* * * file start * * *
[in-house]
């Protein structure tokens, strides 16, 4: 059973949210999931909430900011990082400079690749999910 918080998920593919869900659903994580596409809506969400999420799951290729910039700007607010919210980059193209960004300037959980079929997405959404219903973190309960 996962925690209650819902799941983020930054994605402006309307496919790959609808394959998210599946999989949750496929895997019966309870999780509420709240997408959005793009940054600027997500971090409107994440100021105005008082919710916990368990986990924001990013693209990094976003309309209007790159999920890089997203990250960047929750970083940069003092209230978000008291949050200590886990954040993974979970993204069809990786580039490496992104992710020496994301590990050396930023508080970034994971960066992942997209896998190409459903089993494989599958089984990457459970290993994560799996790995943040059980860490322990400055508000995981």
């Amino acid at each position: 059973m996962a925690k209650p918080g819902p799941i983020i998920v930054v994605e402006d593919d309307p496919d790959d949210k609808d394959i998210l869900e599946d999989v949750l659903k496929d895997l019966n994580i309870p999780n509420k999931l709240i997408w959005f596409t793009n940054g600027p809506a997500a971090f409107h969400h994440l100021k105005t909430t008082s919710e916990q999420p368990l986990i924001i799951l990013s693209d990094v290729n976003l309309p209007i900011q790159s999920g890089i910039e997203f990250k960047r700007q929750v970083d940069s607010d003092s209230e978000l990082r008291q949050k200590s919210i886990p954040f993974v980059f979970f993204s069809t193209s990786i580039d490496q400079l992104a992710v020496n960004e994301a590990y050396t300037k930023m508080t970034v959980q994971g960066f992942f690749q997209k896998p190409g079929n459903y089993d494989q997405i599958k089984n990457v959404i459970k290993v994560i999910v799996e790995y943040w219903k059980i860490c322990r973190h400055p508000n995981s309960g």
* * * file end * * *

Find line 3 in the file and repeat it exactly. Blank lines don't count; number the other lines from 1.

């Amino acid at each position: 059973m996962a925690k209650p918080g819902p799941i983020i998920v930054v994605e402006d593919d309307p496919d790959d949210k609808d394959i998210l869900e599946d999989v949750l659903k496929d895997l019966n994580i309870p999780n509420k999931l709240i997408w959005f596409t793009n940054g600027p809506a997500a971090f409107h969400h994440l100021k105005t909430t008082s919710e916990q999420p368990l986990i924001i799951l990013s693209d990094v290729n976003l309309p209007i900011q790159s999920g890089i910039e997203f990250k960047r700007q929750v970083d940069s607010d003092s209230e978000l990082r008291q949050k200590s919210i886990p954040f993974v980059f979970f993204s069809t193209s990786i580039d490496q400079l992104a992710v020496n960004e994301a590990y050396t300037k930023m508080t970034v959980q994971g960066f992942f690749q997209k896998p190409g079929n459903y089993d494989q997405i599958k089984n990457v959404i459970k290993v994560i999910v799996e790995y943040w219903k059980i860490c322990r973190h400055p508000n995981s309960g």